How biologists conceptualize genes: an empirical study

Philosophers and historians of biology have argued that genes are conceptualized differently in different fields of biology and that these differences influence both the conduct of research and the interpretation of research by audiences outside the field in which the research was conducted. In this paper we report the results of a questionnaire study of how genes are conceptualized by biological scientists at the University of Sydney, Australia. The results provide tentative support for some hypotheses about conceptual differences between different fields of biological research.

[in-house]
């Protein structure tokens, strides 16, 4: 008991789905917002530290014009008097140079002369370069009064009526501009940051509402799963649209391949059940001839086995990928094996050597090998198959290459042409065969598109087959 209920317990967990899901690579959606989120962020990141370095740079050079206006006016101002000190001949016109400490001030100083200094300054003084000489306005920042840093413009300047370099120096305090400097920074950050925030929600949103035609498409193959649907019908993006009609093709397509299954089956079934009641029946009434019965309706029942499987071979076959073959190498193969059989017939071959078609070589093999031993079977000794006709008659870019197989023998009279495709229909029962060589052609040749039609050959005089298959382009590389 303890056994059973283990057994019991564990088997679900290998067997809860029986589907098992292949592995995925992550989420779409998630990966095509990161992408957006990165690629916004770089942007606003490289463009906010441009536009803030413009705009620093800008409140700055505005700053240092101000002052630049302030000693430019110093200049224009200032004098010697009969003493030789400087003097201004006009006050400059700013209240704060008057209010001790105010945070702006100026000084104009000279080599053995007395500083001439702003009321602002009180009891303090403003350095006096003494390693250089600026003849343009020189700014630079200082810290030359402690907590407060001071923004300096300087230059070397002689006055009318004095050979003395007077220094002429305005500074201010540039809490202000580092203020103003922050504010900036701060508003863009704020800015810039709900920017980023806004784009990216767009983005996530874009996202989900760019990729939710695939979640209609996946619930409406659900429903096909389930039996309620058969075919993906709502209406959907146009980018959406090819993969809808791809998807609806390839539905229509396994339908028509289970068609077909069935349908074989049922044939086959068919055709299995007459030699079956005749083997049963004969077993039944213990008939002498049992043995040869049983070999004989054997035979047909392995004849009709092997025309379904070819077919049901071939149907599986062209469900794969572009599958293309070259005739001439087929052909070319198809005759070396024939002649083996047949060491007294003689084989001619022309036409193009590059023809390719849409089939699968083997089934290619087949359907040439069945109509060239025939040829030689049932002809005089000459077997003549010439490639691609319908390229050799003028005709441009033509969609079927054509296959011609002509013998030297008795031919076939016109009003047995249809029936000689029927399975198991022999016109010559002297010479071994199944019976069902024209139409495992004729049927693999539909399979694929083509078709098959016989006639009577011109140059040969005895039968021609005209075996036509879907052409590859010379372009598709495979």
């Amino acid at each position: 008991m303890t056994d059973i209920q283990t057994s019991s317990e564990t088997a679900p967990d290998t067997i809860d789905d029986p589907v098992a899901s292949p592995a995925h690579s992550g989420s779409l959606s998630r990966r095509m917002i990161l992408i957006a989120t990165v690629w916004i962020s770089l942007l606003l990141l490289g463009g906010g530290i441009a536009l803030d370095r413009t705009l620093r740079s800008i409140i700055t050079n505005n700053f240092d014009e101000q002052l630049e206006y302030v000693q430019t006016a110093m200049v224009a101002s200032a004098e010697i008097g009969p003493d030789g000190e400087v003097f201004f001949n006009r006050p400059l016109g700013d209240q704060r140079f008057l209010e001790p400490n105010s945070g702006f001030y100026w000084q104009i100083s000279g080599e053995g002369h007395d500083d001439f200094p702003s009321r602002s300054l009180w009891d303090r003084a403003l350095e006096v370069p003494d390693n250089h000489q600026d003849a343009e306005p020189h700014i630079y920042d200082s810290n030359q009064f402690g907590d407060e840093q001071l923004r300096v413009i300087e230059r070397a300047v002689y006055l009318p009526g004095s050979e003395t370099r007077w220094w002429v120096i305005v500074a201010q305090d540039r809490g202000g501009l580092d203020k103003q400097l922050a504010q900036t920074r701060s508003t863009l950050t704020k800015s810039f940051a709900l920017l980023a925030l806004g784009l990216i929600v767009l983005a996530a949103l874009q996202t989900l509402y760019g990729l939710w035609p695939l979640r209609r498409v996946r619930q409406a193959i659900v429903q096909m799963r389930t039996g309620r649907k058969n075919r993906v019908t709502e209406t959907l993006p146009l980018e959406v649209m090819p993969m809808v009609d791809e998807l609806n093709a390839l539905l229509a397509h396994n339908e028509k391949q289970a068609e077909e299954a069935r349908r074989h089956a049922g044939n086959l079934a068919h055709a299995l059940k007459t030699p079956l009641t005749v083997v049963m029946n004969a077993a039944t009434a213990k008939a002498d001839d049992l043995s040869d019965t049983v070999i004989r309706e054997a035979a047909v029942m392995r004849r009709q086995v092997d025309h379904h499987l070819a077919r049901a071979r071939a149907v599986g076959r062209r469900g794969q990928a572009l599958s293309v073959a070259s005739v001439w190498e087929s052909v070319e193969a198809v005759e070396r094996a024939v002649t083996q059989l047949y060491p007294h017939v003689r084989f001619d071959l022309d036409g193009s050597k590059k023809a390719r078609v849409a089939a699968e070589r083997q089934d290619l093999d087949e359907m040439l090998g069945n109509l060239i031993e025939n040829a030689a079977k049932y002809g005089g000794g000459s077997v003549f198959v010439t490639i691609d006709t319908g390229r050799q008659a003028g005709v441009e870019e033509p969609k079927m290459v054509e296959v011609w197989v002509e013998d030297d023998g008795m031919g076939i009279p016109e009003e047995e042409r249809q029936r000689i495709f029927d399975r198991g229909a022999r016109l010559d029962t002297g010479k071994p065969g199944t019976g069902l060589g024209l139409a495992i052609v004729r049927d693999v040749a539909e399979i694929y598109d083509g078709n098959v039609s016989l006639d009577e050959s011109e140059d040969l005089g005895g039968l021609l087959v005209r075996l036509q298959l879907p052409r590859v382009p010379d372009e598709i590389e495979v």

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DOI 10.1016/j.shpsc.2004.09.005
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References found in this work BETA
Ian Hacking (1991). A Tradition of Natural Kinds. Philosophical Studies 61 (1-2):109-26.
C. Kenneth Waters (1994). Genes Made Molecular. Philosophy of Science 61 (2):163-185.

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Sebastian Lutz (2012). Artificial Language Philosophy of Science. European Journal for Philosophy of Science (Browse Results) 2 (2):181–203.

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